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Figure 1. Geographical distribution of Pinus nigra ssp. salzmannii in Spain with indication of the four study regions: Prepirineo Catalán (CAT) in yellow, Alto Maestrazago-Montes Universales (MAE) in red, Sistema Ibérico Meridional (IBE) in blue, and Cordilleras Béticas (BET) in green. The inset indicates the distribution area of Pinus nigra sensu lato.

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Figure 1. Geographical distribution of Pinus nigra ssp. salzmannii in Spain with indication of the four study regions: Prepirineo Catalán (CAT) in yellow, Alto Maestrazago-Montes Universales (MAE) in red, Sistema Ibérico Meridional (IBE) in blue, and Cordilleras Béticas (BET) in green. The inset indicates the distribution area of Pinus nigra sensu lato.
Forests 05 00001 g001 1024

The region, the abundance of P. nigra regeneration (seedlings and saplings), and the corresponding values of four stand-structural variables and six soil-physiographic variables were noted for the selected plots. The stand-structural variables were: canopy cover, shrub cover, basal area, and depth of the litterfall layer. Canopy cover, i.e., the proportion of the forest floor covered by the vertical projection of the tree crowns, is suitable for describing stand-level microclimate and can easily be estimated, thus, most forest inventories record it routinely [32,33]. Canopy and shrub covers are expected to be correlated in forest stands [34]. The soil and physiographic variables were: texture, content of organic matter, rockiness, slope, altitude, and aspect. The 3SNFI measured cover in percentage, basal area in m2 ha−1, litterfall depth in classes of 0.5 cm, and distinguishes among three classes of soil texture (1-sandy, 2-loam and 3-clay), three classes of organic matter content (1-high, 2-moderate and 3-low), and five classes of rockiness (from 1 to 5: 0%, 1%–25%, 26%–50%, 51%–75%, and >75%, respectively). The type of silvicultural treatment observed within the 25 m radius and the presence of damage caused by wild or domestic ungulates were also noted.

Mean values of temperature, precipitation, and potential evapotranspiration [35] of June, July, and August were used to characterize the climatic conditions at each plot during the summer, i.e., the most critical season for P. nigra seedlings survival [9]. Additionally, we calculated drought length, as the number of months during which the temperature curve (Ti) is above the precipitation curve (Pi) in the climograph (2Ti > Pi), and an Aridity Index as the quotient between precipitation and potential evapotranspiration during the mentioned months [36]. The climatic data were obtained for each inventory plot by an interpolation of the information recorded by the Spanish network of meteorological stations from 1971 to 2000, with 1 km spatial resolution [37]. We also obtained radiation data from [38], by uniformly distributing ten sampling points within each region.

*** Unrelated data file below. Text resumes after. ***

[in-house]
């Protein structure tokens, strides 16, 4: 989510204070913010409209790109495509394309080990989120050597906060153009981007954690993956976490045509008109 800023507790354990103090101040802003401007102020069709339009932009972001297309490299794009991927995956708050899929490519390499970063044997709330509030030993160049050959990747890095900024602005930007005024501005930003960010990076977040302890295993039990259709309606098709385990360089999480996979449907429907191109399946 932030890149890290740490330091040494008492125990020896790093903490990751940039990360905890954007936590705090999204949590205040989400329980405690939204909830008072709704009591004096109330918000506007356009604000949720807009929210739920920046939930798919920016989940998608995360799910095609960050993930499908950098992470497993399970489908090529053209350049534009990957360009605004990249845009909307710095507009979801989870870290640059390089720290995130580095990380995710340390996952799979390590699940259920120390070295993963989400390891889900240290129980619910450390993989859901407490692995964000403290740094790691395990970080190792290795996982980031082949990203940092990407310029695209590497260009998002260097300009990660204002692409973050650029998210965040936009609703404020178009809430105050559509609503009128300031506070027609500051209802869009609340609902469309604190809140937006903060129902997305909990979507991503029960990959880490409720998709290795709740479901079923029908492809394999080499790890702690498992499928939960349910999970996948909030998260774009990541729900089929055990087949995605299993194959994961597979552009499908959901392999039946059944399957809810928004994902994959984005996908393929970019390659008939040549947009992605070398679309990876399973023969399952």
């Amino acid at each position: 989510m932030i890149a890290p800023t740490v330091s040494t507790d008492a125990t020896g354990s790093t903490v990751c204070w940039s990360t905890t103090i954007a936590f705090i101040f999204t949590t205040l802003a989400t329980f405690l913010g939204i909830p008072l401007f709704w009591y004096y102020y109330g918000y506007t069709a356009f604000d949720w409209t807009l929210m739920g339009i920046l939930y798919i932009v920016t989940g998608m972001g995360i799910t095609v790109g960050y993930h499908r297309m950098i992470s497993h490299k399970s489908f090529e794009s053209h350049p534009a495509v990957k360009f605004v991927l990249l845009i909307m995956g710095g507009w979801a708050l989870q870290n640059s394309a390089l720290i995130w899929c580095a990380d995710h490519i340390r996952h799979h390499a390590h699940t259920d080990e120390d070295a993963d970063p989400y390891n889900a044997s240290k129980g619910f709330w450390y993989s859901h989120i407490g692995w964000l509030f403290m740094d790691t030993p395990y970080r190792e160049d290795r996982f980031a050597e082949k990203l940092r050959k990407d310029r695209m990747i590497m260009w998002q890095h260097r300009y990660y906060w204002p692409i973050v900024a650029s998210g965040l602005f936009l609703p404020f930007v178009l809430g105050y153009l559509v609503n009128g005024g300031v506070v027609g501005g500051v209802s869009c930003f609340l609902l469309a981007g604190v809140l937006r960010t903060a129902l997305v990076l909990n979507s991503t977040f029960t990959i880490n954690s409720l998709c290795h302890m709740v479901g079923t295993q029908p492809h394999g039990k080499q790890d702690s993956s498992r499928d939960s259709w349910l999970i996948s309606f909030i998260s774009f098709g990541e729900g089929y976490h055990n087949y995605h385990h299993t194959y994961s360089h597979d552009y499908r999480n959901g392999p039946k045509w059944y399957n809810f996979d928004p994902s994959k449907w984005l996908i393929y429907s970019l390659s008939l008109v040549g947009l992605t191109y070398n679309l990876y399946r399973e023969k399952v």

2.3. Statistical Analysis

Both seedling and sapling abundance at each plot were used to address question (1), i.e., what is the scale of P. nigra regeneration failure, as seedlings and saplings will eventually contribute to maintain stocking in managed stands. However, we only considered data of P. nigra seedling abundance in order to address questions (2) and (3) as, working with the smallest and presumably youngest individuals, it could be assumed that the stand-structural variables recorded by the 3SNFI surveyors were equal or rather similar to those experienced by seedlings at the time of establishment (P. nigra surpasses 30 cm height in about six years [39]). Therefore, the stand-structural characteristics observed in plots where seedlings are present should be suitable descriptors of the P. nigra regeneration niche.

Data of seedling abundance from the 3226 selected plots were used to address questions (2) and (3) as follows. In a first step, we analyzed how seedling abundance varies across levels of canopy cover, using histograms and descriptive statistics. Results suggested that seedling establishment tends to fail in open areas, whilst it is more likely to occur in sites with moderate cover, and decrease in places of high cover (Figure 2). Consequently, we built 2 × 3 contingency tables to test whether regeneration success depends on the level of cover across the study regions: CAT, MAE, IBE, and BET. Plots were cross-classified according to the variables seedlings present / total absence of regeneration, and three levels of canopy cover: low (canopy cover < 55%), moderate (canopy cover: 55%–80%), and high (canopy cover > 80%). These levels were quantitatively established after examining the lower and upper quartiles from the distribution of canopy cover in plots where seedlings were present (Figure 2).

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Figure 2. Frequency distribution of canopy cover in plots with seedlings present (n = 913). Arrows indicate the position of different percentiles.

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Figure 2. Frequency distribution of canopy cover in plots with seedlings present (n = 913). Arrows indicate the position of different percentiles.